The cheapest and probably most effective, as found in several different cars I know, costs approximately nothing. You just design a combined headlight/foglight switch which has a little mechanical interlock so that when you switch off the headlights, the adjacent foglight switch also goes to its off position. A tiny piece of plastic does this. This design sorts the dimwits (sic) who don't actually know they've got foglights on, which is probably a good proportion of them. A variation on that theme, also already in use, powers the foglights via a relay which drops out when headlights go off and is only repowered when the "foglights on" button (non-latching) is pressed *while the headlights are on*. Quite why something like this isn't already a requirement in the Construction and Use regulations (?) is a bit of a mystery. Doesn't need much bandwidth either.
A more rewarding, more complex and technically more interesting (but actually still not very expensive) idea is to link the foglights to the engine management. If either front or rear foglights are on, the engine management limits engine revs to (say) 2000rpm and speed to (say) 25mph. Turning off the foglights removes the restriction. This has, as smarter readers will appreciate, a number of benefits. Imitation Clarksons will have the choice of *either* putting their foot down *or* having cool-looking foglights on. And when there really is legallly acceptable reason to put the foglights on (eg very poor visibility), speeds will be limited to match (or the dickheads without lights will have a not quite zero risk of getting done for driving too fast WITHOUT foglights :))... Just needs one extra input to the engine management computer, net cost maybe a pound or two. Again, Construction+Use regulations could be used to make sure it happens. (Is that worth patenting?)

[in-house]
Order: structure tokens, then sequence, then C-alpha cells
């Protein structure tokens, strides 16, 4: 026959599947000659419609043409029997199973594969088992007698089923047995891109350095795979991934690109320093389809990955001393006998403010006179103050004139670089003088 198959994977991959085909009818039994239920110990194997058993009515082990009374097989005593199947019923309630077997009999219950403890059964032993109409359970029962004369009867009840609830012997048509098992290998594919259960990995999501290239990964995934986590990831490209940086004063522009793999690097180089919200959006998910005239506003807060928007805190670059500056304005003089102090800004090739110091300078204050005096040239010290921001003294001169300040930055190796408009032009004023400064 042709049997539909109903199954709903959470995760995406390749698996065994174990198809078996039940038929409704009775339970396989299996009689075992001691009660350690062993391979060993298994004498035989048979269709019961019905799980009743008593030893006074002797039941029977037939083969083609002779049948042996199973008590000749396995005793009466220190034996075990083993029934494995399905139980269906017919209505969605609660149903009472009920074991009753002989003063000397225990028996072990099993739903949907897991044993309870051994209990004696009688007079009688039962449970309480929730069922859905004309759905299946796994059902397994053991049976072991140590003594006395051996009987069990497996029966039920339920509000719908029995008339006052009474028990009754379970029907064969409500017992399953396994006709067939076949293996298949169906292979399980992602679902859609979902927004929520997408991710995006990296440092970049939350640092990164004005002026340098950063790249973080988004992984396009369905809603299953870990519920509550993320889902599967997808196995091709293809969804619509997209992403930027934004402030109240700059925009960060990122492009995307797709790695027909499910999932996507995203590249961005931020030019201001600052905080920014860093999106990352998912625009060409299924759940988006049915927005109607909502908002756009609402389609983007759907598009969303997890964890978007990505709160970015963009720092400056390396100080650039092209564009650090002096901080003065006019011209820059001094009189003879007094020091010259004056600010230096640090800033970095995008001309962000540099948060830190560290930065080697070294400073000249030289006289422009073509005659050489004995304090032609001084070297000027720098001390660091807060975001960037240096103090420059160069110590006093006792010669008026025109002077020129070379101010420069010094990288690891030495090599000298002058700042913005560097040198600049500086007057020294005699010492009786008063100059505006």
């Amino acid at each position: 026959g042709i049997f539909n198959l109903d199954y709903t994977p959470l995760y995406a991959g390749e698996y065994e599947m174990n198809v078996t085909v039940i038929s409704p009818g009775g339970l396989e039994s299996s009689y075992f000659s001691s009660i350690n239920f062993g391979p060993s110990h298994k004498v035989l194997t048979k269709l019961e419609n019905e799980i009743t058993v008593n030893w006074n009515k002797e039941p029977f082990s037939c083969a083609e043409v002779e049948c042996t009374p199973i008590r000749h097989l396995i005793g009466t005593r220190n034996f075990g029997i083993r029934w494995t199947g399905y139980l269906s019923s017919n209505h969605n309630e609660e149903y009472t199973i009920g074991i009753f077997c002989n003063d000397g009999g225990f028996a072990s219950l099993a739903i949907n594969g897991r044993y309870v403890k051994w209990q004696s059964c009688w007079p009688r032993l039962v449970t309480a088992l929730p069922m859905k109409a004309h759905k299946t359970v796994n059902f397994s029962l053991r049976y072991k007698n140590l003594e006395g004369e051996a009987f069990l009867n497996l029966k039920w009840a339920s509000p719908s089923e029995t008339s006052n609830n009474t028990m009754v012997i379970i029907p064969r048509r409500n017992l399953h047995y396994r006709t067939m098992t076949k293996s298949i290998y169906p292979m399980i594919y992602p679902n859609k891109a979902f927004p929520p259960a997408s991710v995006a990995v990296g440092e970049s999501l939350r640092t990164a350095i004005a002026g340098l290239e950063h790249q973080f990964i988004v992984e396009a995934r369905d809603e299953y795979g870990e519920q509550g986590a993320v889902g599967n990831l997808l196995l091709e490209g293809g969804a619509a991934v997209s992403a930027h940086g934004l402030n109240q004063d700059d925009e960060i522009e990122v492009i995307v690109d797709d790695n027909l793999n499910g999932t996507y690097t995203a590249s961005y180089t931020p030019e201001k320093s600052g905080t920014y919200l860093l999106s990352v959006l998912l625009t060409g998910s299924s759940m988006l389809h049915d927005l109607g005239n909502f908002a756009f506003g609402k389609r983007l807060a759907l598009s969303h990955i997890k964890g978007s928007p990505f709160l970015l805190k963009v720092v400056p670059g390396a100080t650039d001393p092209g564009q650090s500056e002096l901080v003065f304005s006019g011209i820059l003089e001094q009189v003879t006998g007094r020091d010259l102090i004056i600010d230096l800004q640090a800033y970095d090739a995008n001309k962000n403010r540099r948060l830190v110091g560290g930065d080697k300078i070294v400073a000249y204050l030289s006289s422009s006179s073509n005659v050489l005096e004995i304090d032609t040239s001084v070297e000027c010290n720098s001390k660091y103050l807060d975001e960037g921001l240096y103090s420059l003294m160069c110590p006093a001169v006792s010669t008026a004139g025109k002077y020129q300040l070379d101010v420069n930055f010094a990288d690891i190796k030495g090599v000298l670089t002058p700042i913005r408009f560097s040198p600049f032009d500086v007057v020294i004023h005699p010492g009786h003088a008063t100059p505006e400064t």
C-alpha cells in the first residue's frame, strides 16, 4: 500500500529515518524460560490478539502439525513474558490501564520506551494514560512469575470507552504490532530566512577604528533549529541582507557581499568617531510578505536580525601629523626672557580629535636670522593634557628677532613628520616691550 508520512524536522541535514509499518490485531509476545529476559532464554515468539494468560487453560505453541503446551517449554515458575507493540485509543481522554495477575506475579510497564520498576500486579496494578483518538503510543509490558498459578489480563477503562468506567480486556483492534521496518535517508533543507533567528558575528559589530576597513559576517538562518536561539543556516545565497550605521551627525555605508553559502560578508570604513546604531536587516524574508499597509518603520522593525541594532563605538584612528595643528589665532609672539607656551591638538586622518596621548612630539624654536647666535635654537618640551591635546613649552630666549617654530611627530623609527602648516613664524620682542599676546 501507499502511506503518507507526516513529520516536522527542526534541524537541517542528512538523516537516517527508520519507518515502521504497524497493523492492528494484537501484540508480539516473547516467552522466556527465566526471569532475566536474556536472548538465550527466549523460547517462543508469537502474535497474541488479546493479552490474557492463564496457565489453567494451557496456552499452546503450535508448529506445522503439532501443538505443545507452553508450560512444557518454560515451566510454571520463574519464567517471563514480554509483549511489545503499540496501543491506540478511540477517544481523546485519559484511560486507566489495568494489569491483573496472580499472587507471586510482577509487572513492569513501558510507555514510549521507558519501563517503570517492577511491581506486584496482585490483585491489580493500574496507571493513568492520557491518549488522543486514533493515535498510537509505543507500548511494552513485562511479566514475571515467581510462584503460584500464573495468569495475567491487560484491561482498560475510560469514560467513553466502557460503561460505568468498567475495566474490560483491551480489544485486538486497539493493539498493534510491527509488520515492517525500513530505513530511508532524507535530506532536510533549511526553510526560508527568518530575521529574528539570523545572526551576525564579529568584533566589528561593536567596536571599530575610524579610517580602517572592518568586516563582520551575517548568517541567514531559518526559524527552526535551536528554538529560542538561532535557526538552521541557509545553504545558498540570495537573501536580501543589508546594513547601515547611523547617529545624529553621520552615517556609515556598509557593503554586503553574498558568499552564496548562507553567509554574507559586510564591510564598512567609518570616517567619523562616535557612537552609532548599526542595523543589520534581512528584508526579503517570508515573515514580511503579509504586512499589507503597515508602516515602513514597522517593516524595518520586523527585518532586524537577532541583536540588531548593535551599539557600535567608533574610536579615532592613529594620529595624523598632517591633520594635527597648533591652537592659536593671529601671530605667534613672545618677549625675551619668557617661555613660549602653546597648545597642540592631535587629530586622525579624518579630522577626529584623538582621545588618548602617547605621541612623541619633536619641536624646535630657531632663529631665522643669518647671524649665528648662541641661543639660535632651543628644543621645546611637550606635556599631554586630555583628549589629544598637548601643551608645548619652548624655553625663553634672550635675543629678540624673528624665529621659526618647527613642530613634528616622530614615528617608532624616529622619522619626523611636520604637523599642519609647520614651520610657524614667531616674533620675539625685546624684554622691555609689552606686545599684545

Oh no I'm sure it'll be great.. the car won't be able to make heads or tails out of all that non-standard equipment jamming up the band, but it can be all like "Wow, look at all that RF noise in the ITS band up ahead! Must be a traffic jam!" 8-)
Foglights - an easier solution
Just follow the fuckwit home - you can probably tail them from a good mile or two since they never turn the bastard things off - and then apply a significiant overpressure event to the light array. I normally find a sledgehammer is a reasonably effective tool for this.
Alternatively, buy an old (Series 2, 2a or 3) Land Rover. When some idiot can't be arsed to dim their lights, just steer towards them (if in front - "Sorry mate, I was blinded by your lights") or stomp on the brakes - if they hit you then they were obviously far too close anyway (hardly the most effective braking system in the world, so they must have been **really** close!)
Of course, in an ideal world the correct solution is to report them to the Boys in Blue (or is it all black body armor now?) since the fuckwits are (a) breaking the law as per the Road Traffic Act and (b) driving without due care and consideration for other road users.
Mind you, Plod can't seem to quite grasp the concept that only offical Emergency Services vehicles are supposed to show blue lights anyway, and so there's an increasing number of little scrotes with blue 'accessory' lights, and drivers (especially fucking BMW drivers!) with those headache-inducing blue/white headlights, so I don't suppose they'll bother stopping Joe Genaro with his fog lights on when visibility is well over 100m, no matter how nicely you ask...